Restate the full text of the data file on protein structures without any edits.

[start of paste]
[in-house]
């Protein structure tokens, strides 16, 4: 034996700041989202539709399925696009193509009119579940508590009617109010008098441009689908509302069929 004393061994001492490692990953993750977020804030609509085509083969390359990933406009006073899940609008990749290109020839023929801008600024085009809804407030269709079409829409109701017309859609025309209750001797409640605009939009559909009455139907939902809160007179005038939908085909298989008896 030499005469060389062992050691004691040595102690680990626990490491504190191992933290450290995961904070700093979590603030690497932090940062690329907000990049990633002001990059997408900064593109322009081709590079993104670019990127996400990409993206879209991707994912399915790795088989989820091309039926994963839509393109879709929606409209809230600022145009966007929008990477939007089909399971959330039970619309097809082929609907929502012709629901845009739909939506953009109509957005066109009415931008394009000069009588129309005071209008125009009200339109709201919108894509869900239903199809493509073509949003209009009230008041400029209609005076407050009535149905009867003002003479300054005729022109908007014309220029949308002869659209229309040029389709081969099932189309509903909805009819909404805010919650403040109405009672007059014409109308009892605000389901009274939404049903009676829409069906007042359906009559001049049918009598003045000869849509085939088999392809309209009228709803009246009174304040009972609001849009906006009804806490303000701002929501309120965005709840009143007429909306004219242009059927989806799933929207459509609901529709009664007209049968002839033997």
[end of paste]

[in-house]
């Protein structure tokens, strides 16, 4: 034996700041989202539709399925696009193509009119579940508590009617109010008098441009689908509302069929 004393061994001492490692990953993750977020804030609509085509083969390359990933406009006073899940609008990749290109020839023929801008600024085009809804407030269709079409829409109701017309859609025309209750001797409640605009939009559909009455139907939902809160007179005038939908085909298989008896 030499005469060389062992050691004691040595102690680990626990490491504190191992933290450290995961904070700093979590603030690497932090940062690329907000990049990633002001990059997408900064593109322009081709590079993104670019990127996400990409993206879209991707994912399915790795088989989820091309039926994963839509393109879709929606409209809230600022145009966007929008990477939007089909399971959330039970619309097809082929609907929502012709629901845009739909939506953009109509957005066109009415931008394009000069009588129309005071209008125009009200339109709201919108894509869900239903199809493509073509949003209009009230008041400029209609005076407050009535149905009867003002003479300054005729022109908007014309220029949308002869659209229309040029389709081969099932189309509903909805009819909404805010919650403040109405009672007059014409109308009892605000389901009274939404049903009676829409069906007042359906009559001049049918009598003045000869849509085939088999392809309209009228709803009246009174304040009972609001849009906006009804806490303000701002929501309120965005709840009143007429909306004219242009059927989806799933929207459509609901529709009664007209049968002839033997």